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DR ANTHONY MELVIN CRASTO, WORLDDRUGTRACKER

Sitagliptin

 diabetes, Uncategorized  Comments Off on Sitagliptin
Jul 052015
 

Synthetic Communications: An International Journal for Rapid Communication of Synthetic Organic Chemistry

A practical and economical approach to synthesize sitagliptin

Volume 43, Issue 24, 2013

DOI:
10.1080/00397911.2013.773353

Kuaile Lina, Zhengyan Caia & Weicheng Zhoua*

pages 3281-3286

1Kuaile Lin, Zhengyan Cai, Weicheng Zhou*
State Key Lab of New Drug & Pharmaceutical Process, Shanghai Key Lab of
Anti-Infectives,
Shanghai Institute of Pharmaceutical Industry, State Institute
ofPharmaceutical Industry, Shanghai 200437, China
* Corresponding author: Weicheng Zhou, profzhouwc@yahoo.com.cn, Tel./fax: +8621 35052484
Economic syntheses of sitagliptin phosphate monohydrate, acknowledged as the first dipeptidyl peptidase 4 (DPP-4) inhibitor, have been achieved in an overall yield of 42.4% in four steps from 1-{3-(trifluoromethyl)-5,6-dihydro-[1,2,4]triazolo[4,3-a]pyrazin-7(8H)-yl}-4-(2,4,5-trifluorophenyl)butane-1,3-dione. The key stereoselective reduction of this process was carried out by NaBH4/HCOOH instead of expensive and toxic catalysts or ligands.
 LOOK FOR SUPPLEMENTARY INFO IN ABOVE PAPER 
 

tga

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NMR
SEE AN ONLINE NMR BELOW




 

NMR…………http://file.selleckchem.com/downloads/nmr/S400205-Sitagliptin-phosphate-monohydrate-HNMR-Selleck.pdf





………………….

 
PAPER





Graphical abstract: Quantitative analysis of sitagliptin using the 19F-NMR method: a universal technique for fluorinated compound detection

 

http://pubs.rsc.org/en/content/articlelanding/2014/an/c4an01681e#!divAbstract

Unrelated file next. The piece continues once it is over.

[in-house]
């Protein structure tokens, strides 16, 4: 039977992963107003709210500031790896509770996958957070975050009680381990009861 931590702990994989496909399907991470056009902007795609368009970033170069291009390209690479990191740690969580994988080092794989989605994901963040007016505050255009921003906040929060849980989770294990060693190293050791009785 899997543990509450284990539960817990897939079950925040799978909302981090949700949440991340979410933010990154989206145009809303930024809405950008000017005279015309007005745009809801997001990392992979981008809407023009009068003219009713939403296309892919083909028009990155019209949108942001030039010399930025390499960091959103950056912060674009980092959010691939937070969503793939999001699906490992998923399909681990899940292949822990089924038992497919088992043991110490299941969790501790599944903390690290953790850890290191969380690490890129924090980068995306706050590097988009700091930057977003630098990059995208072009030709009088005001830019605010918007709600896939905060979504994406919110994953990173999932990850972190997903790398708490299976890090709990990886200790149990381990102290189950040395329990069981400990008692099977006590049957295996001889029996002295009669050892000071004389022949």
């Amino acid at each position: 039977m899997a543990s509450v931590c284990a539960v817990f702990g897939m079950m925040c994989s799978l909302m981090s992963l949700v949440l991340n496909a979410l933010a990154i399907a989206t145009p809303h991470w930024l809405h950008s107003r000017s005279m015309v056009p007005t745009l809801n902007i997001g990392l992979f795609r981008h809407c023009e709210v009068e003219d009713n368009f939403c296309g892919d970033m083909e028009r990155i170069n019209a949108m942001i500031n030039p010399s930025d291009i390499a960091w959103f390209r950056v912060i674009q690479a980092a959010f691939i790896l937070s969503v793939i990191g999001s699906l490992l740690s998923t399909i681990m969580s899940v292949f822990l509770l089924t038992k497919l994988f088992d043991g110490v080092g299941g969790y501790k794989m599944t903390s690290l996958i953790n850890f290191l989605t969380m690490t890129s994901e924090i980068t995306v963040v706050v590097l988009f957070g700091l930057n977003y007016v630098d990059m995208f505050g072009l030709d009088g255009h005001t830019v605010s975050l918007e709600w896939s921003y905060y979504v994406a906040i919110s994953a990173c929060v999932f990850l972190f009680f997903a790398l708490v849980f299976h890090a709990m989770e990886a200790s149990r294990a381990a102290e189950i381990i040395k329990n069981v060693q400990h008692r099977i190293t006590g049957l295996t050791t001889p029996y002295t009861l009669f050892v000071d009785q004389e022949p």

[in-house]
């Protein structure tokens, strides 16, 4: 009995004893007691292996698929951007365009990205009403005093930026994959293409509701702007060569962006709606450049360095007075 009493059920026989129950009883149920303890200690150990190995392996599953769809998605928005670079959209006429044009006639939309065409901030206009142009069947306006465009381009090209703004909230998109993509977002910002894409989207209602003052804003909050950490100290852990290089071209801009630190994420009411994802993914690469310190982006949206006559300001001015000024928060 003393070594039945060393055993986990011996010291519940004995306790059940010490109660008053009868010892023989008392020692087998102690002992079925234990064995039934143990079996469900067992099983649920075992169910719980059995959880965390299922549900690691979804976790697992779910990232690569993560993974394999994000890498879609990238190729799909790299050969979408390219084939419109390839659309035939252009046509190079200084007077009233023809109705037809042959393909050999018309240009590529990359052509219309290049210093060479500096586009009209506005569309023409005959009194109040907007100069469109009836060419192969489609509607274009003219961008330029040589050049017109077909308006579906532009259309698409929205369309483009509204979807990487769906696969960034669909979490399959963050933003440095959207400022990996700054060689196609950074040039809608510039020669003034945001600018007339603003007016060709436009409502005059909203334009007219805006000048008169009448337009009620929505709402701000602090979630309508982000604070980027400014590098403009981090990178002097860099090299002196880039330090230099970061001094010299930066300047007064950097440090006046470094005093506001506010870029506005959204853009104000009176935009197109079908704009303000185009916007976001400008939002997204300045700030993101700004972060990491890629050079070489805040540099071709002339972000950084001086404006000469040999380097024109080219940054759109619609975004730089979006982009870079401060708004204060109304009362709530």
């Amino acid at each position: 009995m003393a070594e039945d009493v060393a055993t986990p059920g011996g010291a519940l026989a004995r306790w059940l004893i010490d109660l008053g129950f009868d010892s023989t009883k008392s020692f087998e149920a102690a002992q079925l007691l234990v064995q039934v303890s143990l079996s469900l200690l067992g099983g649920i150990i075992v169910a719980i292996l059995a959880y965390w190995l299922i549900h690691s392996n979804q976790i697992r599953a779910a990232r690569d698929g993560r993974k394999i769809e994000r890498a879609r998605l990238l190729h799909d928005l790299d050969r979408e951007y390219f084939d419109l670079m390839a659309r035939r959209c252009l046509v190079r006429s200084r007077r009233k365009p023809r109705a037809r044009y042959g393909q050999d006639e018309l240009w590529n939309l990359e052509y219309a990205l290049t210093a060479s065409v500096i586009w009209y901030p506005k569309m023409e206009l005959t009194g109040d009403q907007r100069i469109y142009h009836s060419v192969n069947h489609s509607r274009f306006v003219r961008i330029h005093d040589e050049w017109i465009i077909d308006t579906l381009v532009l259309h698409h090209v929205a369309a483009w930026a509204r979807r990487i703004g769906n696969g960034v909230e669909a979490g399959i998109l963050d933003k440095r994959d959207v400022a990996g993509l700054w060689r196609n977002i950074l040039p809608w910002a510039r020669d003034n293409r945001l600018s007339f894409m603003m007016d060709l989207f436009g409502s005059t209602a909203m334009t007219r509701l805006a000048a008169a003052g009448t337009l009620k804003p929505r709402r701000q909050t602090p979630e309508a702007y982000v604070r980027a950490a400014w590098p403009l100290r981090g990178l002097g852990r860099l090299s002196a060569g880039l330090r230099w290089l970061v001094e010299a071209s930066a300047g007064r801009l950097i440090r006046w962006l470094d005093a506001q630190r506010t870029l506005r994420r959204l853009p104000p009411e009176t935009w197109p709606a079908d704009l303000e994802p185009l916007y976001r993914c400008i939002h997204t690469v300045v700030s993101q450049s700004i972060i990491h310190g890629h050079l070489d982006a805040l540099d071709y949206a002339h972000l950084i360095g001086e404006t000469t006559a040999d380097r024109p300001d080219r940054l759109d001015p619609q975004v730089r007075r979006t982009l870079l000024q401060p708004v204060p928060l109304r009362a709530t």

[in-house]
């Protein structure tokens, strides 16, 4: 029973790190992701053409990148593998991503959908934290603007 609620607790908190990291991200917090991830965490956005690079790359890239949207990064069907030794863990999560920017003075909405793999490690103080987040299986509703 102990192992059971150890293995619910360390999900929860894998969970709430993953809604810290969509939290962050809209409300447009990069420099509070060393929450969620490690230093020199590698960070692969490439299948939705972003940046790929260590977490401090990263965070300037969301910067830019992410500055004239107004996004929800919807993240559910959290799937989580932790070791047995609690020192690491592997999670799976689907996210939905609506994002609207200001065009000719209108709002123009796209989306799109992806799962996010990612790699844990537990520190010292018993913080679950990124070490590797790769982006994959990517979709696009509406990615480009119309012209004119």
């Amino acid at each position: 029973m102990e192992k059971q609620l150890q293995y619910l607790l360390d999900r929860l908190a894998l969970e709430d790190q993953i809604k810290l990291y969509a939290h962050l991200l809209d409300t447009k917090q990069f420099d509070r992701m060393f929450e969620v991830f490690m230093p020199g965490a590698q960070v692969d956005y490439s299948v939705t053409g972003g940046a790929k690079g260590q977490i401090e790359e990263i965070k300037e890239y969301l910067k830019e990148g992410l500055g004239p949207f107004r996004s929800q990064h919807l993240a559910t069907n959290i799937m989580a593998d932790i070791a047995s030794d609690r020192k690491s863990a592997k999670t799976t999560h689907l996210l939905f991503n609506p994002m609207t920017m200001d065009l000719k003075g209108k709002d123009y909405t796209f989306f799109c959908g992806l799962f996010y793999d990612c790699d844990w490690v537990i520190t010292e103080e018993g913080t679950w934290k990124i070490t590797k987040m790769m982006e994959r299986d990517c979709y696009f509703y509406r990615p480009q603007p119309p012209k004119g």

Quantitative analysis of sitagliptin using the 19F-NMR method: a universal technique for fluorinated compound detection

*
Corresponding authors
a
State Key Laboratory of
Natural Medicines, Department of Pharmaceutical Analysis, China
Pharmaceutical University, Nanjing 210009, China E-mail:
ayanju@163.com
b
Shanghai Institute for Food and Drug Control, Shanghai 201203, China
c
Department of Chemistry
and Chemical Engineering, Royal Military College of Canada, Kingston,
Canada
d
Pharmaceutical Research
Institute, China Pharmaceutical University, Nanjing 210009, China E-mail:
cpunmrswb@163.com
Analyst, 2015,140, 280-286


DOI:
10.1039/C4AN01681E

 


Vishva Shah, Royal Military College of Canada


 

CHECK OUT PREDICTIONS
UNDERSTAND THE SIGNALS
PREDICTIONS 1H NMR

Sitagliptin phosphate monohydrate NMR spectra analysis, Chemical CAS NO. 654671-77-9 NMR spectral analysis, Sitagliptin phosphate monohydrate H-NMR spectrum

PREDICTIONS 13 C NMR
LOOK FOR DELTA VALUES OF GROUPS
Sitagliptin phosphate monohydrate NMR spectra analysis, Chemical CAS NO. 654671-77-9 NMR spectral analysis, Sitagliptin phosphate monohydrate C-NMR spectrum
COSY NMR PREDICTION

BELOW PAPENT DESCIBES THIS DRUG WELL IS RANDOMLY CHOSEN


http://www.google.com/patents/EP2491040A2?cl=en

The present invention relates to a novel method of preparing sitagliptin, and intermediates used therein. BACKGROUND OF THE INVENTION
Sitagliptin phosphate is a selective inhibitor of the second generation dipeptidyl peptidase IV (DPP-4) and used to maintain the systemic concentration of incretin hormone at an optimum level. Sitagliptin phosphate monohydrate was approved in October 2006 by the US Food and Drug Administration (FDA) as an adjuvant in dietetics or kinesiatrics for treatment of patients with type-2 diabetes and it is marketed in the United States and Korea under the trade name of JANUVIA™ (as a single agent).
Various methods for preparing sitagliptin and sitagliptin phosphate have been developed. For example, International Patent Publication WO 2003/004498 discloses a method of introducing a chiral-amine group using a chiral pyrazine derivative and to prepare sitagliptin by Arndt-Eistert Homologation using t-butoxylcarbonylamino-4-(2,4,5-trifluorophenyl)-butyric acid as a sitagliptin intermediate, as shown in Reaction Scheme 1.
Reaction Scheme 1
Figure imgf000003_0001
Wherein,
Boc is tert-butoxycarbonyl, TEA is trimethylamine, HOBt is 1- hydroxybenzotriazole, EDC is N-ethyl-N’-(3- dimethylaminopropyl)carbodiimide, and DIPEA is N,N-diisopropylethylamine.